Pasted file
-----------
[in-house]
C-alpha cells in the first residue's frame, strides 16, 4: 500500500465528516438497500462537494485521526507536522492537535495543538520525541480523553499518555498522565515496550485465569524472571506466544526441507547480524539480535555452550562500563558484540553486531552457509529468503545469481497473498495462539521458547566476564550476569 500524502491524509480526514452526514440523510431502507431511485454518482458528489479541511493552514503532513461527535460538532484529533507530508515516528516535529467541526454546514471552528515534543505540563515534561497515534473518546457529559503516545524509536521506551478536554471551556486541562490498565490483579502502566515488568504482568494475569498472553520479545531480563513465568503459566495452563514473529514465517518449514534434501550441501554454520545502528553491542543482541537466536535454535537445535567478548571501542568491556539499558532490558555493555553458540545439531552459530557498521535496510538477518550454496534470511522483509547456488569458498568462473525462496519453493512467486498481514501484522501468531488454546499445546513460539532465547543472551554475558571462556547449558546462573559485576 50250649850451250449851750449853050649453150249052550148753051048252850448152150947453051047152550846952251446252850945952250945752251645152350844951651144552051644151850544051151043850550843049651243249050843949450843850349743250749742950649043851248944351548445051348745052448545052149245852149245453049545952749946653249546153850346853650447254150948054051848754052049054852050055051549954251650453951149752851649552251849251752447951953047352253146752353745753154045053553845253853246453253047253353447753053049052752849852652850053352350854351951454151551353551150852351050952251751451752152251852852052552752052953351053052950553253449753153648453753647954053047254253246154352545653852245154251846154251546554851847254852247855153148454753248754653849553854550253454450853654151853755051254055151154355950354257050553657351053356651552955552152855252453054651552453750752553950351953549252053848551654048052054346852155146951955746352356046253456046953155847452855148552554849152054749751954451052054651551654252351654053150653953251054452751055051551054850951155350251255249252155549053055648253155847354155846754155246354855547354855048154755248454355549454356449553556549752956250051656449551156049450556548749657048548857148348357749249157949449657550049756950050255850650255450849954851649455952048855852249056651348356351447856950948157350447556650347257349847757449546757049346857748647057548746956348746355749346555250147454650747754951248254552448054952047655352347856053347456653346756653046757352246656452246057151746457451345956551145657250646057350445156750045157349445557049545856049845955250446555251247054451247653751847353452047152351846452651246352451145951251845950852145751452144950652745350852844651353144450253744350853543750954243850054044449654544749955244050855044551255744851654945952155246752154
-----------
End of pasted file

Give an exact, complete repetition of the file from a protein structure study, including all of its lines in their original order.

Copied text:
[in-house]
C-alpha cells in the first residue's frame, strides 16, 4: 500500500465528516438497500462537494485521526507536522492537535495543538520525541480523553499518555498522565515496550485465569524472571506466544526441507547480524539480535555452550562500563558484540553486531552457509529468503545469481497473498495462539521458547566476564550476569 500524502491524509480526514452526514440523510431502507431511485454518482458528489479541511493552514503532513461527535460538532484529533507530508515516528516535529467541526454546514471552528515534543505540563515534561497515534473518546457529559503516545524509536521506551478536554471551556486541562490498565490483579502502566515488568504482568494475569498472553520479545531480563513465568503459566495452563514473529514465517518449514534434501550441501554454520545502528553491542543482541537466536535454535537445535567478548571501542568491556539499558532490558555493555553458540545439531552459530557498521535496510538477518550454496534470511522483509547456488569458498568462473525462496519453493512467486498481514501484522501468531488454546499445546513460539532465547543472551554475558571462556547449558546462573559485576 50250649850451250449851750449853050649453150249052550148753051048252850448152150947453051047152550846952251446252850945952250945752251645152350844951651144552051644151850544051151043850550843049651243249050843949450843850349743250749742950649043851248944351548445051348745052448545052149245852149245453049545952749946653249546153850346853650447254150948054051848754052049054852050055051549954251650453951149752851649552251849251752447951953047352253146752353745753154045053553845253853246453253047253353447753053049052752849852652850053352350854351951454151551353551150852351050952251751451752152251852852052552752052953351053052950553253449753153648453753647954053047254253246154352545653852245154251846154251546554851847254852247855153148454753248754653849553854550253454450853654151853755051254055151154355950354257050553657351053356651552955552152855252453054651552453750752553950351953549252053848551654048052054346852155146951955746352356046253456046953155847452855148552554849152054749751954451052054651551654252351654053150653953251054452751055051551054850951155350251255249252155549053055648253155847354155846754155246354855547354855048154755248454355549454356449553556549752956250051656449551156049450556548749657048548857148348357749249157949449657550049756950050255850650255450849954851649455952048855852249056651348356351447856950948157350447556650347257349847757449546757049346857748647057548746956348746355749346555250147454650747754951248254552448054952047655352347856053347456653346756653046757352246656452246057151746457451345956551145657250646057350445156750045157349445557049545856049845955250446555251247054451247653751847353452047152351846452651246352451145951251845950852145751452144950652745350852844651353144450253744350853543750954243850054044449654544749955244050855044551255744851654945952155246752154